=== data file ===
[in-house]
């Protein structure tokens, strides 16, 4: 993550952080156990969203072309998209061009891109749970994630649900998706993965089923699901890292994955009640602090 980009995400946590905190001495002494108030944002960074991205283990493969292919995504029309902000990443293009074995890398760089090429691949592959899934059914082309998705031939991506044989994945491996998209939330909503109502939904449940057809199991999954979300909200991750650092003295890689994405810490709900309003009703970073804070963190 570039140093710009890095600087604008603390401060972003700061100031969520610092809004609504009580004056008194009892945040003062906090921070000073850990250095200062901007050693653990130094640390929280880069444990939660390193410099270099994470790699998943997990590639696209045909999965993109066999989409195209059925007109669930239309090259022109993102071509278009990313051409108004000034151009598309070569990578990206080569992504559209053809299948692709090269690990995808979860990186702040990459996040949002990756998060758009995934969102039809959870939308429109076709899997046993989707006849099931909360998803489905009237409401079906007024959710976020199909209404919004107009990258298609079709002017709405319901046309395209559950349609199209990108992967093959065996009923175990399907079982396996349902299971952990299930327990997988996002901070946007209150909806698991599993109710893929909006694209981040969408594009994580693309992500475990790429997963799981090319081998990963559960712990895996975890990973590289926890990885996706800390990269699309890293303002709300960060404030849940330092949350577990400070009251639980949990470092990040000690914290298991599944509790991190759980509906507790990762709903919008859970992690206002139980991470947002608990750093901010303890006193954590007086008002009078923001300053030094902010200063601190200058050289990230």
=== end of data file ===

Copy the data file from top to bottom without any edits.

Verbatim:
[in-house]
């Protein structure tokens, strides 16, 4: 993550952080156990969203072309998209061009891109749970994630649900998706993965089923699901890292994955009640602090 980009995400946590905190001495002494108030944002960074991205283990493969292919995504029309902000990443293009074995890398760089090429691949592959899934059914082309998705031939991506044989994945491996998209939330909503109502939904449940057809199991999954979300909200991750650092003295890689994405810490709900309003009703970073804070963190 570039140093710009890095600087604008603390401060972003700061100031969520610092809004609504009580004056008194009892945040003062906090921070000073850990250095200062901007050693653990130094640390929280880069444990939660390193410099270099994470790699998943997990590639696209045909999965993109066999989409195209059925007109669930239309090259022109993102071509278009990313051409108004000034151009598309070569990578990206080569992504559209053809299948692709090269690990995808979860990186702040990459996040949002990756998060758009995934969102039809959870939308429109076709899997046993989707006849099931909360998803489905009237409401079906007024959710976020199909209404919004107009990258298609079709002017709405319901046309395209559950349609199209990108992967093959065996009923175990399907079982396996349902299971952990299930327990997988996002901070946007209150909806698991599993109710893929909006694209981040969408594009994580693309992500475990790429997963799981090319081998990963559960712990895996975890990973590289926890990885996706800390990269699309890293303002709300960060404030849940330092949350577990400070009251639980949990470092990040000690914290298991599944509790991190759980509906507790990762709903919008859970992690206002139980991470947002608990750093901010303890006193954590007086008002009078923001300053030094902010200063601190200058050289990230």